Marble Falls, Burnet, Kingsland, Llano, Spicewood, Horseshoe Bay, and ALL of the Highland Lakes
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I was lucky enough to interview Tony Guidroz in his office at Llano City Hall on April 2.
It’s one of the few times anyone will find him there.
“This office is for paperwork. You’re not going to find me here,” said Guidroz, who’s just over two weeks into his job as Llano’s director of Community Development. “You’ll find me in the community because that’s where I want to be.”
The director of Community Development is a new position within the city. Guidroz reports to City Manager Scott Edmonson and works as a liaison to the Llano Chamber of Commerce, the Llano Economic Development Corp., and other boards and commissions in the city.
“I’m going to be a busy guy, but it’s good, and I welcome it,” Guidroz said. “I’m going to be the biggest cheerleader this city has ever had.”
Guidroz comes from San Saba, where he still lives with his wife, Debra. He was the city’s director of Economic Development, Tourism, and Marketing for over nine years.
Two of his four adult children still live in San Saba as do six of 10 grandchildren, his wife’s two sisters, and his mother-in-law.
Guidroz said he grew the number of annual events in San Saba from six to 64 and helped facilitate an environment that brought in 48 new businesses, 290 new jobs, and raised the tax base 48 percent.
That job was eliminated in May 2017, so Guidroz has spent time in Nacogdoches as the interim executive director of the city’s Convention and Visitors Bureau.
His true background, however, is in Cajun music. Guidroz is a drummer by trade who’s played in bands and been a radio personality since he was 12 years old.
Before the San Saba job, Guidroz said he had no experience in economic development.
But his energy and enthusiasm shone through.
“They wanted to hire me because I think we shared the same passion, the same vision, of getting things done,” he said.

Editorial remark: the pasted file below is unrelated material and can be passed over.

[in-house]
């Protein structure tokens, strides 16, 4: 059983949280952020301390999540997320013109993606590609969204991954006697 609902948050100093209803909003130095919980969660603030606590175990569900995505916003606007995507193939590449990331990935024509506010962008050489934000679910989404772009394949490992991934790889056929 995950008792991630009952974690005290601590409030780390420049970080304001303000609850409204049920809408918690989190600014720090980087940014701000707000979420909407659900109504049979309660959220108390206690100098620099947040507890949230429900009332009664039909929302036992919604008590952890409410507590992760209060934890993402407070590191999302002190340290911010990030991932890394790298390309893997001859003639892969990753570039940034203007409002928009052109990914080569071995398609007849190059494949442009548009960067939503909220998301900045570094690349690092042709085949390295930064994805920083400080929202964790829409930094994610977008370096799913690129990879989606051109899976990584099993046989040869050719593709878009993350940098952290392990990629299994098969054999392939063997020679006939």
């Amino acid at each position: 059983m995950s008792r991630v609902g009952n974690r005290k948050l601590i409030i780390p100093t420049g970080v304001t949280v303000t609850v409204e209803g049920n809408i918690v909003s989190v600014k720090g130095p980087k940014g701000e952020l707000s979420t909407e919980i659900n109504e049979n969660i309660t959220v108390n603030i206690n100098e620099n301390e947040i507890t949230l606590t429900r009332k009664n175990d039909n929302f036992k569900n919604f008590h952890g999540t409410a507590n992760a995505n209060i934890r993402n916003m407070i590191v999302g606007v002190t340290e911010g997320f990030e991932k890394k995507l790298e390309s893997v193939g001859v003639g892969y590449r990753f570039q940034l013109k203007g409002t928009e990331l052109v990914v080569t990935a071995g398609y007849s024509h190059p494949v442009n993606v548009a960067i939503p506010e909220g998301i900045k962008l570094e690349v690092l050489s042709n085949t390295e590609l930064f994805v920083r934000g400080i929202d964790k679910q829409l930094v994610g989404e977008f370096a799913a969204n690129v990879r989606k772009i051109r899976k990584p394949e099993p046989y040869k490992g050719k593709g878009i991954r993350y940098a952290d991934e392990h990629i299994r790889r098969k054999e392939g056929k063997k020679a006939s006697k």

In Llano, Guidroz has spent his first two-plus weeks meeting city leaders and business owners in town.
“I love that I don’t have to come here and reinvent the wheel; maybe add a few spokes here and there, but there’s so much the city has already done,” Guidroz said. “I want to improve upon that.”
To improve, Guidroz for now sees an opportunity to add more activities in the city. Llano hosts a number of popular events throughout the year such as the Llano Earth Art Fest, which Guidroz attended for the first time in March, the Llano Crawfish Open, the Rockin’ River Fest, the Llano Fiddle Fest, Western Trappings on the Llano, and several Christmas events from November through New Year’s Day.
Guidroz wants people to come to those events and be able to tell friends and family about their experiences so those people will make their way to Llano.
“Those experiences are what people are getting out of other towns to come to Llano for,” he said.
Guidroz wants to add activities in town, around the courthouse, and along the river. He likes stories of things that “used to” happen and might be brought back. He might even have an idea or two for events in Llano.
“This is an amazing city. I am filled with creativity and passion for what I do, and I’ve met so many people who share that same passion and vision,” Guidroz said. “I can’t wait to learn all I can.”